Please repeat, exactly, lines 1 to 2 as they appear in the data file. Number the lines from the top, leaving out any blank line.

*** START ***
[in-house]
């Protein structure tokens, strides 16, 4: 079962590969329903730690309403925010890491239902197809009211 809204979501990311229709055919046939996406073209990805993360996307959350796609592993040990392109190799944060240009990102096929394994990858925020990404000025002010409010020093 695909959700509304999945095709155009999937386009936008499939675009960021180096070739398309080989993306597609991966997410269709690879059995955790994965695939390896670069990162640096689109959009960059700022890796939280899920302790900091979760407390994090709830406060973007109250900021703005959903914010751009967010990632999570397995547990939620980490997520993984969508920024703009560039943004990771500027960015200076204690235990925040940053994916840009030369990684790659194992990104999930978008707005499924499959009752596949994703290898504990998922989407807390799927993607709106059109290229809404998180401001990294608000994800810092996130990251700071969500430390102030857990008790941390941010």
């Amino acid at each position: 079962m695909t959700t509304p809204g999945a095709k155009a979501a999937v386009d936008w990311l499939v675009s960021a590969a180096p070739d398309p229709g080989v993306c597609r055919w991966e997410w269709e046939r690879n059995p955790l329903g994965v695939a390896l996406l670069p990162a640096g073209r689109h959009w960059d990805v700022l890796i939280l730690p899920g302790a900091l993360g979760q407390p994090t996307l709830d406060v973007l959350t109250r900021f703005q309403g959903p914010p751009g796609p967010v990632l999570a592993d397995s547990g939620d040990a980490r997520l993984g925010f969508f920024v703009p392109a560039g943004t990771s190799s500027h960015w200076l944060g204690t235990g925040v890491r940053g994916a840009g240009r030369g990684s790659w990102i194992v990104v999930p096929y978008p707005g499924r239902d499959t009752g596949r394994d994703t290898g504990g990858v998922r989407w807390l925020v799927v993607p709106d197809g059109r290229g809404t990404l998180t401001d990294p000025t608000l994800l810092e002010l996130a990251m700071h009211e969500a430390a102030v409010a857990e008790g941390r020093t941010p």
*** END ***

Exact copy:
[in-house]
């Protein structure tokens, strides 16, 4: 079962590969329903730690309403925010890491239902197809009211 809204979501990311229709055919046939996406073209990805993360996307959350796609592993040990392109190799944060240009990102096929394994990858925020990404000025002010409010020093 695909959700509304999945095709155009999937386009936008499939675009960021180096070739398309080989993306597609991966997410269709690879059995955790994965695939390896670069990162640096689109959009960059700022890796939280899920302790900091979760407390994090709830406060973007109250900021703005959903914010751009967010990632999570397995547990939620980490997520993984969508920024703009560039943004990771500027960015200076204690235990925040940053994916840009030369990684790659194992990104999930978008707005499924499959009752596949994703290898504990998922989407807390799927993607709106059109290229809404998180401001990294608000994800810092996130990251700071969500430390102030857990008790941390941010």